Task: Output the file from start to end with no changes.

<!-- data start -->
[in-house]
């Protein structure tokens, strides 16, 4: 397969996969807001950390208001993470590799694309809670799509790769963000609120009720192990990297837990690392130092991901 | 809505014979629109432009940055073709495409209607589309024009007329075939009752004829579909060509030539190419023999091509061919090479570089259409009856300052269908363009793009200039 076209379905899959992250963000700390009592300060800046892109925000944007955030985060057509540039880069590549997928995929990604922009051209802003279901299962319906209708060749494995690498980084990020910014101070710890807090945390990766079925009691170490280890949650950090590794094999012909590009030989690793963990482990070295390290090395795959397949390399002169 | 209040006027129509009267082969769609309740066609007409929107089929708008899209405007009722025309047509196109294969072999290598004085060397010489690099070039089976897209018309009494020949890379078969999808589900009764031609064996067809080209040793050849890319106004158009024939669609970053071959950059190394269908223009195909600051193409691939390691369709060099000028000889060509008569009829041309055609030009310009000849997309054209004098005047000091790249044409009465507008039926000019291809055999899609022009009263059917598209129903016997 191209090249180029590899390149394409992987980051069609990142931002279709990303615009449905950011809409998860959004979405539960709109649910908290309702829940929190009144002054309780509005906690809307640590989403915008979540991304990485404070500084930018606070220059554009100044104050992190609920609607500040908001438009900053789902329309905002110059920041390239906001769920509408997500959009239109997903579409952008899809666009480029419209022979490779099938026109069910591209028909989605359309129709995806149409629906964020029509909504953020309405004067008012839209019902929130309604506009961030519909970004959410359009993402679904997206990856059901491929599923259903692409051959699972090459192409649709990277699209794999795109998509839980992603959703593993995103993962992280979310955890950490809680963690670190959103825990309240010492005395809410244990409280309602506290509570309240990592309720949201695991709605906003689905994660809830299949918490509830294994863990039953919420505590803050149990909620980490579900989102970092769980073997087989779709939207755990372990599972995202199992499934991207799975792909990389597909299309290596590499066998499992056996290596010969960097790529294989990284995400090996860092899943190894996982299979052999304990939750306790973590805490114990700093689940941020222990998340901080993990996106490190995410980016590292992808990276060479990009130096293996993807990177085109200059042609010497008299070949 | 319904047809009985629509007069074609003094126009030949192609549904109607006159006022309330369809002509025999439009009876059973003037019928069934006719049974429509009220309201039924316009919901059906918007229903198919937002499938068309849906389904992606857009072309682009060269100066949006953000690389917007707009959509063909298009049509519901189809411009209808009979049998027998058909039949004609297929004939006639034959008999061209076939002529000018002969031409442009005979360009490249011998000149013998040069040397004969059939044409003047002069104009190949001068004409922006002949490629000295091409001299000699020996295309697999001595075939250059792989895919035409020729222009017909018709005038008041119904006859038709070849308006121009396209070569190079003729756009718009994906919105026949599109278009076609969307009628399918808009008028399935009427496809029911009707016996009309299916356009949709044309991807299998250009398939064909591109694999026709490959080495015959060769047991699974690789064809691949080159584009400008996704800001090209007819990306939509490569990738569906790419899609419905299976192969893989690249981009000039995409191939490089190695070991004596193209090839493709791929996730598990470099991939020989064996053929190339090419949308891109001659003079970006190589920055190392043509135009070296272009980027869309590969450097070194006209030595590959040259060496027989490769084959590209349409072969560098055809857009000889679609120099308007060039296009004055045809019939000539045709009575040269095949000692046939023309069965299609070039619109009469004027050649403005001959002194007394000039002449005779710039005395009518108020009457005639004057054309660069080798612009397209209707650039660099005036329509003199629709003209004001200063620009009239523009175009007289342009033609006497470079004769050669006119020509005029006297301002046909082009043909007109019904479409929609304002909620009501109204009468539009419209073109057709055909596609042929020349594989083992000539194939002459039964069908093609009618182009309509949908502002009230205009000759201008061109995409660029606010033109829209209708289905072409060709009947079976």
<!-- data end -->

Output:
[in-house]
């Protein structure tokens, strides 16, 4: 397969996969807001950390208001993470590799694309809670799509790769963000609120009720192990990297837990690392130092991901 | 809505014979629109432009940055073709495409209607589309024009007329075939009752004829579909060509030539190419023999091509061919090479570089259409009856300052269908363009793009200039 076209379905899959992250963000700390009592300060800046892109925000944007955030985060057509540039880069590549997928995929990604922009051209802003279901299962319906209708060749494995690498980084990020910014101070710890807090945390990766079925009691170490280890949650950090590794094999012909590009030989690793963990482990070295390290090395795959397949390399002169 | 209040006027129509009267082969769609309740066609007409929107089929708008899209405007009722025309047509196109294969072999290598004085060397010489690099070039089976897209018309009494020949890379078969999808589900009764031609064996067809080209040793050849890319106004158009024939669609970053071959950059190394269908223009195909600051193409691939390691369709060099000028000889060509008569009829041309055609030009310009000849997309054209004098005047000091790249044409009465507008039926000019291809055999899609022009009263059917598209129903016997 191209090249180029590899390149394409992987980051069609990142931002279709990303615009449905950011809409998860959004979405539960709109649910908290309702829940929190009144002054309780509005906690809307640590989403915008979540991304990485404070500084930018606070220059554009100044104050992190609920609607500040908001438009900053789902329309905002110059920041390239906001769920509408997500959009239109997903579409952008899809666009480029419209022979490779099938026109069910591209028909989605359309129709995806149409629906964020029509909504953020309405004067008012839209019902929130309604506009961030519909970004959410359009993402679904997206990856059901491929599923259903692409051959699972090459192409649709990277699209794999795109998509839980992603959703593993995103993962992280979310955890950490809680963690670190959103825990309240010492005395809410244990409280309602506290509570309240990592309720949201695991709605906003689905994660809830299949918490509830294994863990039953919420505590803050149990909620980490579900989102970092769980073997087989779709939207755990372990599972995202199992499934991207799975792909990389597909299309290596590499066998499992056996290596010969960097790529294989990284995400090996860092899943190894996982299979052999304990939750306790973590805490114990700093689940941020222990998340901080993990996106490190995410980016590292992808990276060479990009130096293996993807990177085109200059042609010497008299070949 | 319904047809009985629509007069074609003094126009030949192609549904109607006159006022309330369809002509025999439009009876059973003037019928069934006719049974429509009220309201039924316009919901059906918007229903198919937002499938068309849906389904992606857009072309682009060269100066949006953000690389917007707009959509063909298009049509519901189809411009209808009979049998027998058909039949004609297929004939006639034959008999061209076939002529000018002969031409442009005979360009490249011998000149013998040069040397004969059939044409003047002069104009190949001068004409922006002949490629000295091409001299000699020996295309697999001595075939250059792989895919035409020729222009017909018709005038008041119904006859038709070849308006121009396209070569190079003729756009718009994906919105026949599109278009076609969307009628399918808009008028399935009427496809029911009707016996009309299916356009949709044309991807299998250009398939064909591109694999026709490959080495015959060769047991699974690789064809691949080159584009400008996704800001090209007819990306939509490569990738569906790419899609419905299976192969893989690249981009000039995409191939490089190695070991004596193209090839493709791929996730598990470099991939020989064996053929190339090419949308891109001659003079970006190589920055190392043509135009070296272009980027869309590969450097070194006209030595590959040259060496027989490769084959590209349409072969560098055809857009000889679609120099308007060039296009004055045809019939000539045709009575040269095949000692046939023309069965299609070039619109009469004027050649403005001959002194007394000039002449005779710039005395009518108020009457005639004057054309660069080798612009397209209707650039660099005036329509003199629709003209004001200063620009009239523009175009007289342009033609006497470079004769050669006119020509005029006297301002046909082009043909007109019904479409929609304002909620009501109204009468539009419209073109057709055909596609042929020349594989083992000539194939002459039964069908093609009618182009309509949908502002009230205009000759201008061109995409660029606010033109829209209708289905072409060709009947079976």